By Setanta O’Ceillaigh
When I first abandoned a slum town and fled back to the countryside I gathered and carried firewood with a laundry basket. Later on I acquired a collection of salvaged tools like my old freebarrow. Eventually I got a new two-wheel type barrow.
However, that metal framed plastic wheelbarrow was not made to last. Within only three years it had broken and been repaired many times. It was soon beyond saving. Not wanting to put $130 into buying a new one, I decided to build my own from scratch. I salvaged the wheels and the axle which were the only parts not broken.
To start the project, I chose two white pine 2x4s. These would serve as the handles on one end and the attachment point for the wheels on the other. I aligned the handle end so I would have enough room to stand between them but still hold the handles comfortably. I aligned the wheel end so the boards would fit the same width as the salvaged axle.
I nailed down scrap 1-inch boards over the top of the 2x4s. I made sure not to attach them too low as this would obstruct where the wheels needed to be. This would be the large platform of the barrow and serve as the resting place for the bulk of the firewood.
Then I began assembling the smaller platform which will stop the firewood from falling when the barrow is lifted. This platform would be at a 90-degree angle to the larger one and be located just above the wheels.
I used two scraps of 1x3s for its body and I put 1-inch boards against them as well. To support this unstable 90-degree platform I nailed some scrap 1x3s at an angle from the bottom ends of the 2x4s.
My simply-built wooden barrow is 2½ years old and is still going strong.
The barrow still needed a bit more stability. I flipped it over and put a scrap 1×4 behind the smaller platform. I then made two legs by nailing short scraps to the sides of the 2x4s just under the handles. I stabilized these by putting a 1×4 scrap piece against them. I sank extra nails anywhere I thought the added support would be beneficial.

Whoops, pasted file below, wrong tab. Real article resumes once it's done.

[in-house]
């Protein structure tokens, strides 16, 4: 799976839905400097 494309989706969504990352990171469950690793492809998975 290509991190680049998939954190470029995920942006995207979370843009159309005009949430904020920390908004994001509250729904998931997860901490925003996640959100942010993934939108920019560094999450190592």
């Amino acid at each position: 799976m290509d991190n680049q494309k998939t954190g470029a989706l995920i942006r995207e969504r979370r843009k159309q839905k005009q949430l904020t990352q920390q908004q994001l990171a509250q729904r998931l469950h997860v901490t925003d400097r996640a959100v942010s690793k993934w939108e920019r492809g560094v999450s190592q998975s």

To secure the axle to the bottom of the 2x4s I used bits of mild iron with holes bored in them. I hammered them into shape to fit them around the axle. I then fastened screws through the holes.
I turned the barrow upright and tested it out. To make the handle more conforming to my grip I used a chainsaw to buzz it down more or less round.
The barrow was strong and could carry a sizable amount of firewood or a few sacks of feed. I later added a few scraps at a 45-degree angle from the legs to the 2x4s because the legs weakened and wobbled after a lot of use.
Using rough-cut wood, I could have made the barrow to any size. I also could have modified the design such as putting a wooden box or specialized cargo carriers on it in place of a flat deck. Unlike the store-bought barrows, the handles on mine were long enough to walk with the barrow behind me like a travois. I can swap out any broken parts easily during repairs though I have not had to in the two and a half years since I built it.
I was reluctant to purchase something for $130 that I knew wouldn’t last all that long. For two hours’ work and $10 in materials, I made a useful tool that was stronger and easier to maintain than the best ones sold in the store.